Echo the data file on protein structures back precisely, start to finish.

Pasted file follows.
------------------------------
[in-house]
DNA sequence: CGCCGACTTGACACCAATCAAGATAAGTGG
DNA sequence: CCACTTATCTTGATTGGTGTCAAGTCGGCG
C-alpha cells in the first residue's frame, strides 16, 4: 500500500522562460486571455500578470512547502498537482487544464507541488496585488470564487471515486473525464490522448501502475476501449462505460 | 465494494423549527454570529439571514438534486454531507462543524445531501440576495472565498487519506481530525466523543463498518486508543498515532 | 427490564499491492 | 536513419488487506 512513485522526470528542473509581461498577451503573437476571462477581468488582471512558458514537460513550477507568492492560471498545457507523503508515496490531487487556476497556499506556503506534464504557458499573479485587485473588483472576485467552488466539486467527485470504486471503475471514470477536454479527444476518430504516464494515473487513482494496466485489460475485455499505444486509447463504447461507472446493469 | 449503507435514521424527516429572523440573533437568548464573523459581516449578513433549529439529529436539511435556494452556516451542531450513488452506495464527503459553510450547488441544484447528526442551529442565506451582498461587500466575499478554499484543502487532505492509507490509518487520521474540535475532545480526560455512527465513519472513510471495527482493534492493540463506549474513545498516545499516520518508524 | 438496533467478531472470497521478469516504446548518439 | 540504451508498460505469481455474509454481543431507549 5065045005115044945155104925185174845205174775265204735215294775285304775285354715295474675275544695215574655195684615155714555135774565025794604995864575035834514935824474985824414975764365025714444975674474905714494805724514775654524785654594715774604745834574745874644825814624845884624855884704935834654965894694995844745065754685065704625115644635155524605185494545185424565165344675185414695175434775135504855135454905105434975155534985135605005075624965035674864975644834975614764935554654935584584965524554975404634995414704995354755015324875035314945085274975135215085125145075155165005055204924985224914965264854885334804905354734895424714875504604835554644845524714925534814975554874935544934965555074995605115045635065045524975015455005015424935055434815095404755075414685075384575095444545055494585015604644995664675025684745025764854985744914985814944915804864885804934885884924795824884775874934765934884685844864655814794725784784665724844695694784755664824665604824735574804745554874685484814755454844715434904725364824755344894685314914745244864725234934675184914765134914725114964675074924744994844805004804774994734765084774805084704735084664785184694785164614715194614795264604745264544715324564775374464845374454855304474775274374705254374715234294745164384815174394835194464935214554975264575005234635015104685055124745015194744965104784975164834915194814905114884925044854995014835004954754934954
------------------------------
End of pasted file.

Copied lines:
[in-house]
DNA sequence: CGCCGACTTGACACCAATCAAGATAAGTGG
DNA sequence: CCACTTATCTTGATTGGTGTCAAGTCGGCG
C-alpha cells in the first residue's frame, strides 16, 4: 500500500522562460486571455500578470512547502498537482487544464507541488496585488470564487471515486473525464490522448501502475476501449462505460 | 465494494423549527454570529439571514438534486454531507462543524445531501440576495472565498487519506481530525466523543463498518486508543498515532 | 427490564499491492 | 536513419488487506 512513485522526470528542473509581461498577451503573437476571462477581468488582471512558458514537460513550477507568492492560471498545457507523503508515496490531487487556476497556499506556503506534464504557458499573479485587485473588483472576485467552488466539486467527485470504486471503475471514470477536454479527444476518430504516464494515473487513482494496466485489460475485455499505444486509447463504447461507472446493469 | 449503507435514521424527516429572523440573533437568548464573523459581516449578513433549529439529529436539511435556494452556516451542531450513488452506495464527503459553510450547488441544484447528526442551529442565506451582498461587500466575499478554499484543502487532505492509507490509518487520521474540535475532545480526560455512527465513519472513510471495527482493534492493540463506549474513545498516545499516520518508524 | 438496533467478531472470497521478469516504446548518439 | 540504451508498460505469481455474509454481543431507549 5065045005115044945155104925185174845205174775265204735215294775285304775285354715295474675275544695215574655195684615155714555135774565025794604995864575035834514935824474985824414975764365025714444975674474905714494805724514775654524785654594715774604745834574745874644825814624845884624855884704935834654965894694995844745065754685065704625115644635155524605185494545185424565165344675185414695175434775135504855135454905105434975155534985135605005075624965035674864975644834975614764935554654935584584965524554975404634995414704995354755015324875035314945085274975135215085125145075155165005055204924985224914965264854885334804905354734895424714875504604835554644845524714925534814975554874935544934965555074995605115045635065045524975015455005015424935055434815095404755075414685075384575095444545055494585015604644995664675025684745025764854985744914985814944915804864885804934885884924795824884775874934765934884685844864655814794725784784665724844695694784755664824665604824735574804745554874685484814755454844715434904725364824755344894685314914745244864725234934675184914765134914725114964675074924744994844805004804774994734765084774805084704735084664785184694785164614715194614795264604745264544715324564775374464845374454855304474775274374705254374715234294745164384815174394835194464935214554975264575005234635015104685055124745015194744965104784975164834915194814905114884925044854995014835004954754934954